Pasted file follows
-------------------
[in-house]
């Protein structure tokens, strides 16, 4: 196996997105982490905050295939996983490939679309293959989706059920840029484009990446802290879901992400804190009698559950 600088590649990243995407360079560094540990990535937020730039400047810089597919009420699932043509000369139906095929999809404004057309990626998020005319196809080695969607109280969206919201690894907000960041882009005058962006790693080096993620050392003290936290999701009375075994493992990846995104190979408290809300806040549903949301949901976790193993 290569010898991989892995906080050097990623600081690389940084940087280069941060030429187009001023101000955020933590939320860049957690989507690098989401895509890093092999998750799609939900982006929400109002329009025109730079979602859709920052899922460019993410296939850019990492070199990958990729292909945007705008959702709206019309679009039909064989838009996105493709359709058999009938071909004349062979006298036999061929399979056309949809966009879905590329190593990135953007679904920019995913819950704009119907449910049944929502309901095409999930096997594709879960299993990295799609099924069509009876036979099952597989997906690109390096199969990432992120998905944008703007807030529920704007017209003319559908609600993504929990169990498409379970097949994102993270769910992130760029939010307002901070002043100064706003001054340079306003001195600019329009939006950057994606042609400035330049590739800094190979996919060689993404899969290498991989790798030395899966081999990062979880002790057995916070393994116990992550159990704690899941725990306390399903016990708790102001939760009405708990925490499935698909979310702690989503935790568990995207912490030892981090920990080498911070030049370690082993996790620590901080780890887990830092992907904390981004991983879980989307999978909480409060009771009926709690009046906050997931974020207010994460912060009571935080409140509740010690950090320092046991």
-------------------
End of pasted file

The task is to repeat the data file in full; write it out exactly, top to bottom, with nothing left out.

[in-house]
């Protein structure tokens, strides 16, 4: 196996997105982490905050295939996983490939679309293959989706059920840029484009990446802290879901992400804190009698559950 600088590649990243995407360079560094540990990535937020730039400047810089597919009420699932043509000369139906095929999809404004057309990626998020005319196809080695969607109280969206919201690894907000960041882009005058962006790693080096993620050392003290936290999701009375075994493992990846995104190979408290809300806040549903949301949901976790193993 290569010898991989892995906080050097990623600081690389940084940087280069941060030429187009001023101000955020933590939320860049957690989507690098989401895509890093092999998750799609939900982006929400109002329009025109730079979602859709920052899922460019993410296939850019990492070199990958990729292909945007705008959702709206019309679009039909064989838009996105493709359709058999009938071909004349062979006298036999061929399979056309949809966009879905590329190593990135953007679904920019995913819950704009119907449910049944929502309901095409999930096997594709879960299993990295799609099924069509009876036979099952597989997906690109390096199969990432992120998905944008703007807030529920704007017209003319559908609600993504929990169990498409379970097949994102993270769910992130760029939010307002901070002043100064706003001054340079306003001195600019329009939006950057994606042609400035330049590739800094190979996919060689993404899969290498991989790798030395899966081999990062979880002790057995916070393994116990992550159990704690899941725990306390399903016990708790102001939760009405708990925490499935698909979310702690989503935790568990995207912490030892981090920990080498911070030049370690082993996790620590901080780890887990830092992907904390981004991983879980989307999978909480409060009771009926709690009046906050997931974020207010994460912060009571935080409140509740010690950090320092046991």